The Supreme Court recently ruled on the liability of arbitrators to pay damages.(1)
The arbitrators' contract stated that in order to file a suit for damages against the arbitrators, the following requirements had to be met:
- The arbitration award had to be annulled pursuant to Section 611 of the Code on Civil Procedure.
- The arbitrators had to have acted with 'gross negligence', as defined by the Supreme Court.
The parties to the arbitral proceeding and the first, second and fourth defendant signed the contract.
The Supreme Court upheld the terms of the contract, finding that civil claims for damages can be pursued against arbitrators only after the arbitration award has been annulled pursuant to Section 611 and that the arbitrators must be found guilty of gross negligence.
The plaintiff argued that restricting a liability claim for intentional injury was illegal, as per the Supreme Court's jurisprudence, which prohibits excluding liability for intentional injury. According to the agreement, the arbitrators would be considered liable where gross culpability (malice or gross negligence under Section 1304 of the Civil Code) had occurred, but not in the case of slight negligence. However, this liability could be pursued in court only after successfully challenging the arbitration award.
According to the prevailing legal opinion in Austria – which has been laid out by the Court of Appeal – an arbitrator can be sued for damages in connection with his or her actions as an arbitrator only after the arbitration award has been successfully challenged, unless liability is based on a refusal to issue an award or a delay therein.
Tying a liability suit to the annulment of an arbitration award in the arbitrators' contract is in line with the Supreme Court's jurisprudence on the protection afforded to arbitrators, which has largely been welcomed by legal scholars. For this reason, in the case at hand, the court found that the contract was valid within the meaning of Section 879 of the Civil Code.
The plaintiff sought to have this contractually agreed liability protection disregarded, basing its claims regarding the arbitrators' liability for damages on the allegations that it had raised in its suit to challenge the arbitration award (ie, that the arbitral proceedings were conducted in an intentionally biased way and were contrary to public order within the meaning of Section 611(2)(5) of the Code on Civil Procedure).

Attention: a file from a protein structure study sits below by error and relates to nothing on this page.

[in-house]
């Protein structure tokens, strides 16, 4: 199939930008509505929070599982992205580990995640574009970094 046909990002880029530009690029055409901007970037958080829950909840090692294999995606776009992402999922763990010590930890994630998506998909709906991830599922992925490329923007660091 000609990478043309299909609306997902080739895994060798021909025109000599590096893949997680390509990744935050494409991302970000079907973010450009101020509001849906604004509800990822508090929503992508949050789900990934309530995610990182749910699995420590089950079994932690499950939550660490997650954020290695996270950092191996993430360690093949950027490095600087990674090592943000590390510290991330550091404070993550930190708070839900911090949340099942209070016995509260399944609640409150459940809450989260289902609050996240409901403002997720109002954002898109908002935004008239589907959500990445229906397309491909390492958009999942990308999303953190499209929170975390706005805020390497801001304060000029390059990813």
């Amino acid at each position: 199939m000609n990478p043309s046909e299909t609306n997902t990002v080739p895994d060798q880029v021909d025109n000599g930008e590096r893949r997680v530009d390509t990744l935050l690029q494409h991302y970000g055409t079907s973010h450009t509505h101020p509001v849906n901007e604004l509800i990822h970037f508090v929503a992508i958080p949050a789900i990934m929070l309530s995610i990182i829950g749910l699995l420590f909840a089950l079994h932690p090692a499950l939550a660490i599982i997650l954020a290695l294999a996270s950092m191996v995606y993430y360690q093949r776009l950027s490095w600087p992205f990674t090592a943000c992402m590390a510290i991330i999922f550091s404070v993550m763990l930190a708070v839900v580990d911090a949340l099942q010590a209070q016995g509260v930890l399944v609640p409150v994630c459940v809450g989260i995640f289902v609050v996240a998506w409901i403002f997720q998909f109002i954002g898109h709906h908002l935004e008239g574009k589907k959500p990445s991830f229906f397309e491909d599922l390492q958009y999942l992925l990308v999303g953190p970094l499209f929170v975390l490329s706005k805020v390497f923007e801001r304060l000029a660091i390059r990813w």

The court found that the liability clause not only encompassed a loss manifested in the arbitration award itself (ie, in one party not fully prevailing in the arbitral proceedings), but also extended to all of the arbitrators' actions – including the fourth defendant, who was declared prejudiced – which affected the arbitration award according to the plaintiff's arguments. The plaintiff had filed claims against the removed arbitrator only for those losses which occurred as a consequence of his actions. The plaintiff had filed a separate unsuccessful suit for the losses allegedly resulting from his actions or omissions until he was removed.
The third defendant, who had been appointed chair of the arbitral panel after the fourth defendant was found to be prejudiced, had not signed the arbitrators' contract. For that reason, the plaintiff contended that the contractual limitation of liability did not apply to the new chair. However, under Austrian law, only arbitration agreements must be made in writing and signed by the parties to the arbitration proceedings. This formal requirement does not apply to contracts for arbitrators, which can be entered into without formal requirements and can even be entered into implicitly.
The court highlighted that a contract with an arbitrator will be considered concluded once he or she is appointed by the competent person and assumes his or her role as an arbitrator. Thus, the court found that privileging the new chair – who was appointed only because his predecessor was prejudiced – over his predecessor and the remaining arbitrators was unreasonable. The contract thus had to be interpreted in a way which extended the contractual rules regarding liability to the third defendant.
This case demonstrates that arbitrators' contracts should be interpreted in a way that ties the arbitrators' liability for damages to the annulment of the arbitration award, particularly in cases in which the alleged intentional breach of duty falls under one of the possible challenges laid out in Section 611(2) of the Code on Civil Procedure. This avoids different outcomes in two proceedings – one for damages and one challenging the arbitration award, both of which are essentially based on the same grounds.
For further information on this topic please contact Klaus Oblinat Oblin Melichar by telephone (+43 1 505 37 05) or email (firstname.lastname@example.org). The Oblin Melichar website can be accessed at www.oblin.at.
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